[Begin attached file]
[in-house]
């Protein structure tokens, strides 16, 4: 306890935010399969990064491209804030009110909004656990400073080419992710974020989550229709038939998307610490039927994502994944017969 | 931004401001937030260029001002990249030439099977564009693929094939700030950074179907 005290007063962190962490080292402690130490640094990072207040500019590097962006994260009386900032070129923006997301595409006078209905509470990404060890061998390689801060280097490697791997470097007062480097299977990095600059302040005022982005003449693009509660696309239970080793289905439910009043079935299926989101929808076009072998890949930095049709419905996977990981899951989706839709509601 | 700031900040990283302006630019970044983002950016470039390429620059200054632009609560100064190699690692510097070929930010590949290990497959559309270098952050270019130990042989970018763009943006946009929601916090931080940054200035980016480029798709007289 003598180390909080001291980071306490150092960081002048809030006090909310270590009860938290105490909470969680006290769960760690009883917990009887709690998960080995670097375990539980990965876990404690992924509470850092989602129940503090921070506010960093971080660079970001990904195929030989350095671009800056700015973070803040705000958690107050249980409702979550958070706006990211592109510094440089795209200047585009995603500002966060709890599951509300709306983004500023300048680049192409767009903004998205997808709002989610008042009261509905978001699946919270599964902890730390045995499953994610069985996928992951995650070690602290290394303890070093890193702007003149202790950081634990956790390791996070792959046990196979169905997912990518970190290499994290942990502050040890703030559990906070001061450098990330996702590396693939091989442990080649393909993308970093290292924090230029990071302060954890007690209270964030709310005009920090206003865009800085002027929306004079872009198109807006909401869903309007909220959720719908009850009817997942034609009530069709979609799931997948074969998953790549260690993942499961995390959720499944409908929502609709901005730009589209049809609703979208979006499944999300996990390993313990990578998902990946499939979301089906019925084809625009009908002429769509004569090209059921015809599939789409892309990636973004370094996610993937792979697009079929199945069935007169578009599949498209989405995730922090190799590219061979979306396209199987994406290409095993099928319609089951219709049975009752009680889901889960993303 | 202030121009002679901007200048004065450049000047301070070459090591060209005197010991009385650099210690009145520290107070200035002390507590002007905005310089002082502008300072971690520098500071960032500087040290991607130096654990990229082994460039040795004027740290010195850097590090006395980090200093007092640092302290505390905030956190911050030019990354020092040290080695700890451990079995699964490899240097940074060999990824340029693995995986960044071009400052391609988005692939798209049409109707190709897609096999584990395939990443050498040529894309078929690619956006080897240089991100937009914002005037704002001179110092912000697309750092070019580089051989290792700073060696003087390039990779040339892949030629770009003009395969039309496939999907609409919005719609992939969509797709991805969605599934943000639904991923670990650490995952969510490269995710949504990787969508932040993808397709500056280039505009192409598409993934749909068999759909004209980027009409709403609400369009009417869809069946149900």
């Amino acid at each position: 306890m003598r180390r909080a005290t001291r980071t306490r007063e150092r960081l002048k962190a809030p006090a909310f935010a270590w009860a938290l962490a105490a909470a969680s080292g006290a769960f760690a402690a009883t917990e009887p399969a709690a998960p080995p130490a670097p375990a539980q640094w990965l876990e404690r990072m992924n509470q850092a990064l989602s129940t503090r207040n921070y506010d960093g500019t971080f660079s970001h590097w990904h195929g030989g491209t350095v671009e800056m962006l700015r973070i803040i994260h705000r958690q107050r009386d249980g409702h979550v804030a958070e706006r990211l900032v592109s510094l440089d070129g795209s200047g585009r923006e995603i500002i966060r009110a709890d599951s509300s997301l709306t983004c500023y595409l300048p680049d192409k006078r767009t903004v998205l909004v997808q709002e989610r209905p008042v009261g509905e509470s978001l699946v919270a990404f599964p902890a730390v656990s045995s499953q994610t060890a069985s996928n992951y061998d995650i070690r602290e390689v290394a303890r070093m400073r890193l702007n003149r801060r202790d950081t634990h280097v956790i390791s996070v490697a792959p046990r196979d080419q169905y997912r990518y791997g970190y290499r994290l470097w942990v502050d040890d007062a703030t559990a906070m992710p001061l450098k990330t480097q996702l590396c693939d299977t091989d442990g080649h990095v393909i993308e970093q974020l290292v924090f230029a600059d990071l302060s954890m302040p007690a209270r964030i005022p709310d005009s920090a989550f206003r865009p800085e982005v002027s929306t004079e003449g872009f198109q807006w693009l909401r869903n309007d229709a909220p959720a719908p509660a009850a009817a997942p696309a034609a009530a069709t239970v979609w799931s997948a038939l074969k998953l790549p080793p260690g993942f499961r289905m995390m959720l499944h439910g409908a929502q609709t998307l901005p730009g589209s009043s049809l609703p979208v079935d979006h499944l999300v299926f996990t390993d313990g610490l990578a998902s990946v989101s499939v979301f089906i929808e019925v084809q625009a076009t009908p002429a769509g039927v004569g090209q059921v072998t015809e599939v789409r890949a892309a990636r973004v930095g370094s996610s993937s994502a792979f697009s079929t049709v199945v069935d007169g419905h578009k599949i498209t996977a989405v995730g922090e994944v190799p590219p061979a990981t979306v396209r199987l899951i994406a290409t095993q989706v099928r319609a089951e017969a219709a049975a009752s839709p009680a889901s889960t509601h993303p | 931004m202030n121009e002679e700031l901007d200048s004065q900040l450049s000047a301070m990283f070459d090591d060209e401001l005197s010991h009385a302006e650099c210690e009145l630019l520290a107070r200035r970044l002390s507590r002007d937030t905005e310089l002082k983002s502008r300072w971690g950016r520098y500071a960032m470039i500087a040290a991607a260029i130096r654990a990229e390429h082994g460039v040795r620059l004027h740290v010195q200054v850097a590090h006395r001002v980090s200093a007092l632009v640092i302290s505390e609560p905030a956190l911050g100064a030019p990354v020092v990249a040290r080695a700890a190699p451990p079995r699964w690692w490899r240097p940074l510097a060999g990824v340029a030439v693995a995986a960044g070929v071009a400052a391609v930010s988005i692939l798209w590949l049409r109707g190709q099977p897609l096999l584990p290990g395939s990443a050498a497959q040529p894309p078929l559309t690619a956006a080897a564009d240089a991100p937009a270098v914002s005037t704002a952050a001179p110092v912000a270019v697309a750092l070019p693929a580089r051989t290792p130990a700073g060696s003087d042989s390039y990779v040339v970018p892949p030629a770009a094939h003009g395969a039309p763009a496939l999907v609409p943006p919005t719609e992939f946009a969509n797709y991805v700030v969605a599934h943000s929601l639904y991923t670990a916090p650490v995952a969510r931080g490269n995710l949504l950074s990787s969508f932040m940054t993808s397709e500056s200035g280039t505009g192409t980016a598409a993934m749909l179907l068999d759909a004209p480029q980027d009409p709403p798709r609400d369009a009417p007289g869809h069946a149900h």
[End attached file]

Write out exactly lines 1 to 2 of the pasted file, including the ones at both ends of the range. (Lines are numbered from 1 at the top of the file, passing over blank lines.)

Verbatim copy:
[in-house]
């Protein structure tokens, strides 16, 4: 306890935010399969990064491209804030009110909004656990400073080419992710974020989550229709038939998307610490039927994502994944017969 | 931004401001937030260029001002990249030439099977564009693929094939700030950074179907 005290007063962190962490080292402690130490640094990072207040500019590097962006994260009386900032070129923006997301595409006078209905509470990404060890061998390689801060280097490697791997470097007062480097299977990095600059302040005022982005003449693009509660696309239970080793289905439910009043079935299926989101929808076009072998890949930095049709419905996977990981899951989706839709509601 | 700031900040990283302006630019970044983002950016470039390429620059200054632009609560100064190699690692510097070929930010590949290990497959559309270098952050270019130990042989970018763009943006946009929601916090931080940054200035980016480029798709007289 003598180390909080001291980071306490150092960081002048809030006090909310270590009860938290105490909470969680006290769960760690009883917990009887709690998960080995670097375990539980990965876990404690992924509470850092989602129940503090921070506010960093971080660079970001990904195929030989350095671009800056700015973070803040705000958690107050249980409702979550958070706006990211592109510094440089795209200047585009995603500002966060709890599951509300709306983004500023300048680049192409767009903004998205997808709002989610008042009261509905978001699946919270599964902890730390045995499953994610069985996928992951995650070690602290290394303890070093890193702007003149202790950081634990956790390791996070792959046990196979169905997912990518970190290499994290942990502050040890703030559990906070001061450098990330996702590396693939091989442990080649393909993308970093290292924090230029990071302060954890007690209270964030709310005009920090206003865009800085002027929306004079872009198109807006909401869903309007909220959720719908009850009817997942034609009530069709979609799931997948074969998953790549260690993942499961995390959720499944409908929502609709901005730009589209049809609703979208979006499944999300996990390993313990990578998902990946499939979301089906019925084809625009009908002429769509004569090209059921015809599939789409892309990636973004370094996610993937792979697009079929199945069935007169578009599949498209989405995730922090190799590219061979979306396209199987994406290409095993099928319609089951219709049975009752009680889901889960993303 | 202030121009002679901007200048004065450049000047301070070459090591060209005197010991009385650099210690009145520290107070200035002390507590002007905005310089002082502008300072971690520098500071960032500087040290991607130096654990990229082994460039040795004027740290010195850097590090006395980090200093007092640092302290505390905030956190911050030019990354020092040290080695700890451990079995699964490899240097940074060999990824340029693995995986960044071009400052391609988005692939798209049409109707190709897609096999584990395939990443050498040529894309078929690619956006080897240089991100937009914002005037704002001179110092912000697309750092070019580089051989290792700073060696003087390039990779040339892949030629770009003009395969039309496939999907609409919005719609992939969509797709991805969605599934943000639904991923670990650490995952969510490269995710949504990787969508932040993808397709500056280039505009192409598409993934749909068999759909004209980027009409709403609400369009009417869809069946149900």